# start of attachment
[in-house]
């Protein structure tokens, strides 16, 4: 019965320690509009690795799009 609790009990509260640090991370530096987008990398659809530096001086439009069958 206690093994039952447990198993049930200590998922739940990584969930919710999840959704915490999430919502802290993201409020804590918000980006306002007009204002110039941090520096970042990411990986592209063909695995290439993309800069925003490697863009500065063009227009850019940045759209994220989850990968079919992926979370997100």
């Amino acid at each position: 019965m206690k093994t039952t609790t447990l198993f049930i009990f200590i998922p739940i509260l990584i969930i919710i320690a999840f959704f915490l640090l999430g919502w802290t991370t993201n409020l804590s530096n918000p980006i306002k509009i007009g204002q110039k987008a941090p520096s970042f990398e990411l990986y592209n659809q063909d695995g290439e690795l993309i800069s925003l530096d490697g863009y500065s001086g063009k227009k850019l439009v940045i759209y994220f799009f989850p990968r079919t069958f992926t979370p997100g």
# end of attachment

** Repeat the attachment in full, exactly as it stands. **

[in-house]
């Protein structure tokens, strides 16, 4: 019965320690509009690795799009 609790009990509260640090991370530096987008990398659809530096001086439009069958 206690093994039952447990198993049930200590998922739940990584969930919710999840959704915490999430919502802290993201409020804590918000980006306002007009204002110039941090520096970042990411990986592209063909695995290439993309800069925003490697863009500065063009227009850019940045759209994220989850990968079919992926979370997100």
């Amino acid at each position: 019965m206690k093994t039952t609790t447990l198993f049930i009990f200590i998922p739940i509260l990584i969930i919710i320690a999840f959704f915490l640090l999430g919502w802290t991370t993201n409020l804590s530096n918000p980006i306002k509009i007009g204002q110039k987008a941090p520096s970042f990398e990411l990986y592209n659809q063909d695995g290439e690795l993309i800069s925003l530096d490697g863009y500065s001086g063009k227009k850019l439009v940045i759209y994220f799009f989850p990968r079919t069958f992926t979370p997100g």